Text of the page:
In an increasingly competitive student recruitment environment for law school, George Mason University (GMU) School of Law designed compelling programs to attract, accommodate, and retain students.  GMU School of Law requires their Juris Doctor (J.D.), Masters of Law (LL.M) degree and the continuing legal education (CLE) programs to be flexible and interactive to support the large population of international and continuing education students enrolled in them and the requirements set by the Virginia Bar Association.  To accomplish this, classes need to be recorded and/or streamed live, incorporate engagement tools for interacting either online or in a traditional classroom and support accessible, on-demand content and recorded lectures. GMU School of Law selected Echo360 to meet these needs. Students have embraced the flexibility and interactivity of the programs and the on-demand access to content and videos to keep current with their courses. Faculty are also driving usage of the system and accessing new student learning data from Echo360 to adjust instruction for improved student outcomes.

“Students have lives outside of the classroom,” said Carlos Sandoval, technology and classroom specialist at GMU. “In fact, 98% of GMU law students have a full-time job or internship at some point during their 3-year course of study. GMU School of Law has a strict 80/20 policy. If students miss more than 20 percent of their classes, they are dropped. But the recorded presentations allow students to keep pace with the course of instruction. We know when a student watches a presentation, and we can tell if they are participating and engaged. This helps us satisfy not only our university’s requirements, but the attendance requirements of the ABA and Virginia Bar as well. Echo360 really helps busy students by giving them on-demand access to their courses. It can make a difference between a student staying or leaving.”

Expanding international & continuing education enrollment

GMU School of Law was looking for ways to expand its enrollment, and the Masters of Law (LL.M.) degree program helped to achieve this goal.  The program is especially popular for international students who make up 50% of the program’s enrollment.  As many of these students are not native English speakers, the ability to replay the lectures with Echo360 is critical in helping them keep pace with the highly technical course content. Further, students can signal confusion with the course content to the faculty and get the support they need in real time.

GMU’s School of Law also uses Echo360 to deliver continuing legal education (CLE) to practicing attorneys. The state of Virginia requires attorneys take twelve CLE credits each year to maintain their license, and at least four of those credits have to be online and interactive. Using Echo360, the CLE courses provided by the law school are streamed live and allow students to interact with their instructors, just as they would in a traditional classroom. This capability helps GMU satisfy the CLE requirements for both the American Bar Association (ABA) and the Virginia Bar Association, and accommodate the need for online, flexible courses for practicing attorneys with full-time jobs and other commitments.

Contingency planning and boosting attendance with 24/7 access to classes

Considering the proximity to the nation’s capital, many GMU School of Law faculty members are working attorneys for the U.S. Government, whether at the Department of Justice or in the U.S. Congress. Because of the nature of their career, they are often called to testify at hearings on Capitol Hill in Washington, D.C., or have other work requirements that might otherwise keep them away from the physical classroom. To accommodate their busy schedules, the faculty can record their presentations with Echo360’s classroom or personal lecture capture and classes do not have to be cancelled or rescheduled.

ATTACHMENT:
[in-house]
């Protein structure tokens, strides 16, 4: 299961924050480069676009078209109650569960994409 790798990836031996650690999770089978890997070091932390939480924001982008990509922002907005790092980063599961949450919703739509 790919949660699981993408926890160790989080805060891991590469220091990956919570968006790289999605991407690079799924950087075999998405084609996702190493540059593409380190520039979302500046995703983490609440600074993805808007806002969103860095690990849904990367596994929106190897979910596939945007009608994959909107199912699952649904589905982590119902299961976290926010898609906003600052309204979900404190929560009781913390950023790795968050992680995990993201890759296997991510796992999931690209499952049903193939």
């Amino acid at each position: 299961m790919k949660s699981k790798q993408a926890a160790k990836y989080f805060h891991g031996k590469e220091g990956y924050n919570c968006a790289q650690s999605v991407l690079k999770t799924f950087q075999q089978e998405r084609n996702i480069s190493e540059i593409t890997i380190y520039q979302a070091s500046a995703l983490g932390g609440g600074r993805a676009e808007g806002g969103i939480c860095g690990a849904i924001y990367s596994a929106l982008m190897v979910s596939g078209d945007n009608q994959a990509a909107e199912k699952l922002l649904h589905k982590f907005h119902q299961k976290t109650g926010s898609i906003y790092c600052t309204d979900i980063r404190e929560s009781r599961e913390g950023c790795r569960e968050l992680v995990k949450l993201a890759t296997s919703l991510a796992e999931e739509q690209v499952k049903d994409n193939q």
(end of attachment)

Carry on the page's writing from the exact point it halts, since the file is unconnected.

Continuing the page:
“Echo360 is a big part of our contingency planning. Since classes are recorded and available online for students, it allows them to watch on their own. We don’t have to cancel classes due to work requirements or inclement weather,” said Sandoval.

Additionally, the school makes extensive use of guest lecturers, many of who are high-profile jurists and attorneys. These presentations are often once-in-a-lifetime experiences for students. Sandoval and his team are able to record those guest presentations and make them available to more students and wider audiences.

Both faculty and students demand active learning technology

When the school first began using Echo360 four years ago, students drove the demand for the system. This has changed, according to Sandoval, with the increase in faculty ownership of the Echo360 platform. “Our faculty realizes that there is a different student sitting in front of them today than 20 or 30 years ago. There is a different demand for how courses are presented and consumed. Students require interactivity and Echo360 helps us do that. As a result, our faculty members are now driving usage of the system. They want the technology because it gives them greater insight into student learning and helps them to teach more effectively.”

“We have a number of faculty members who have been teaching for 30 years or more, and we have faculty that have been teaching for 4-5 years. I’ve worked with them to help them interpret the Echo360 learning analytics and usage data. This has been eye-opening for them,” said Sandoval. “Students can use Echo360 to mark areas of confusion. But, we’ve also been able to use the system to identify those areas where students are able to breeze through the material. This has allowed us to consolidate presentations, including material that was previously presented over several classes, into a single class. Instructors can then devote valuable classroom time to the more difficult concepts.”

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